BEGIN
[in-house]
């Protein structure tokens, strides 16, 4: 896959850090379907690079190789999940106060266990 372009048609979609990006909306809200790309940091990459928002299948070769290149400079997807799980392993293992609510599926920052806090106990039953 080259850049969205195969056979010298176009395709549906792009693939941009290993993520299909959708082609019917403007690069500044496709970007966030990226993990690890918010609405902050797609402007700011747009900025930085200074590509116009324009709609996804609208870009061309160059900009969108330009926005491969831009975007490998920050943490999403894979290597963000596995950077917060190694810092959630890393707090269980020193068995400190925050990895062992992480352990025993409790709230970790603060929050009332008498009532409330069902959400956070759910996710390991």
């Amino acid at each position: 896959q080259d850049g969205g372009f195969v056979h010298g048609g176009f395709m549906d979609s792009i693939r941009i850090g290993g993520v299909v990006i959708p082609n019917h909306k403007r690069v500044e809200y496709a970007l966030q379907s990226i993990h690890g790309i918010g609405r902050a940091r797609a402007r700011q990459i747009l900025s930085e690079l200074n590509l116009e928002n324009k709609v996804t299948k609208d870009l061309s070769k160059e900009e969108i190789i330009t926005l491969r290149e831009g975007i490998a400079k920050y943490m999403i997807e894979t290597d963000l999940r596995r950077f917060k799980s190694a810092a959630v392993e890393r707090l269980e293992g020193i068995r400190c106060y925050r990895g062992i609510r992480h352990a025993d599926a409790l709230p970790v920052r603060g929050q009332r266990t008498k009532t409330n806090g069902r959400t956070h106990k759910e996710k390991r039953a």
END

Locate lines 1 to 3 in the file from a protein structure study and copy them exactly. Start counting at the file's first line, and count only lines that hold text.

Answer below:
[in-house]
């Protein structure tokens, strides 16, 4: 896959850090379907690079190789999940106060266990 372009048609979609990006909306809200790309940091990459928002299948070769290149400079997807799980392993293992609510599926920052806090106990039953 080259850049969205195969056979010298176009395709549906792009693939941009290993993520299909959708082609019917403007690069500044496709970007966030990226993990690890918010609405902050797609402007700011747009900025930085200074590509116009324009709609996804609208870009061309160059900009969108330009926005491969831009975007490998920050943490999403894979290597963000596995950077917060190694810092959630890393707090269980020193068995400190925050990895062992992480352990025993409790709230970790603060929050009332008498009532409330069902959400956070759910996710390991």
């Amino acid at each position: 896959q080259d850049g969205g372009f195969v056979h010298g048609g176009f395709m549906d979609s792009i693939r941009i850090g290993g993520v299909v990006i959708p082609n019917h909306k403007r690069v500044e809200y496709a970007l966030q379907s990226i993990h690890g790309i918010g609405r902050a940091r797609a402007r700011q990459i747009l900025s930085e690079l200074n590509l116009e928002n324009k709609v996804t299948k609208d870009l061309s070769k160059e900009e969108i190789i330009t926005l491969r290149e831009g975007i490998a400079k920050y943490m999403i997807e894979t290597d963000l999940r596995r950077f917060k799980s190694a810092a959630v392993e890393r707090l269980e293992g020193i068995r400190c106060y925050r990895g062992i609510r992480h352990a025993d599926a409790l709230p970790v920052r603060g929050q009332r266990t008498k009532t409330n806090g069902r959400t956070h106990k759910e996710k390991r039953a």